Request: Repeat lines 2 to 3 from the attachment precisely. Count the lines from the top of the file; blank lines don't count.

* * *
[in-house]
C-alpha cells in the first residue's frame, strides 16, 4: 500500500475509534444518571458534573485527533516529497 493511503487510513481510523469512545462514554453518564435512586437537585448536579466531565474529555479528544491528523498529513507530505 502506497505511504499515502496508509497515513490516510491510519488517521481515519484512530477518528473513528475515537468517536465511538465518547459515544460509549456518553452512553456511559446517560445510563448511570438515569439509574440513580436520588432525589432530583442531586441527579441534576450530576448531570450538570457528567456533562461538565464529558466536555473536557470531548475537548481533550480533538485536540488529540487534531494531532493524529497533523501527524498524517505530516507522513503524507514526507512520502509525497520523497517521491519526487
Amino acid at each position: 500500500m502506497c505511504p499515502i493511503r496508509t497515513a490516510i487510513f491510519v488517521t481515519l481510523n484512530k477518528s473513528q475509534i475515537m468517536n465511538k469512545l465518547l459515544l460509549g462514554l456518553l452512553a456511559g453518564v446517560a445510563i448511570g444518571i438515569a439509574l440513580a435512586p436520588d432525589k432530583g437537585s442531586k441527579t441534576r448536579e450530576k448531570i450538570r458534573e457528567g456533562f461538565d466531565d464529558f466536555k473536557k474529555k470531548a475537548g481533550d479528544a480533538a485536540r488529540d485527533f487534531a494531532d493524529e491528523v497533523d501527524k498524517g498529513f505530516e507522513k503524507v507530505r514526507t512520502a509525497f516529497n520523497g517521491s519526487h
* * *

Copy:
C-alpha cells in the first residue's frame, strides 16, 4: 500500500475509534444518571458534573485527533516529497 493511503487510513481510523469512545462514554453518564435512586437537585448536579466531565474529555479528544491528523498529513507530505 502506497505511504499515502496508509497515513490516510491510519488517521481515519484512530477518528473513528475515537468517536465511538465518547459515544460509549456518553452512553456511559446517560445510563448511570438515569439509574440513580436520588432525589432530583442531586441527579441534576450530576448531570450538570457528567456533562461538565464529558466536555473536557470531548475537548481533550480533538485536540488529540487534531494531532493524529497533523501527524498524517505530516507522513503524507514526507512520502509525497520523497517521491519526487
Amino acid at each position: 500500500m502506497c505511504p499515502i493511503r496508509t497515513a490516510i487510513f491510519v488517521t481515519l481510523n484512530k477518528s473513528q475509534i475515537m468517536n465511538k469512545l465518547l459515544l460509549g462514554l456518553l452512553a456511559g453518564v446517560a445510563i448511570g444518571i438515569a439509574l440513580a435512586p436520588d432525589k432530583g437537585s442531586k441527579t441534576r448536579e450530576k448531570i450538570r458534573e457528567g456533562f461538565d466531565d464529558f466536555k473536557k474529555k470531548a475537548g481533550d479528544a480533538a485536540r488529540d485527533f487534531a494531532d493524529e491528523v497533523d501527524k498524517g498529513f505530516e507522513k503524507v507530505r514526507t512520502a509525497f516529497n520523497g517521491s519526487h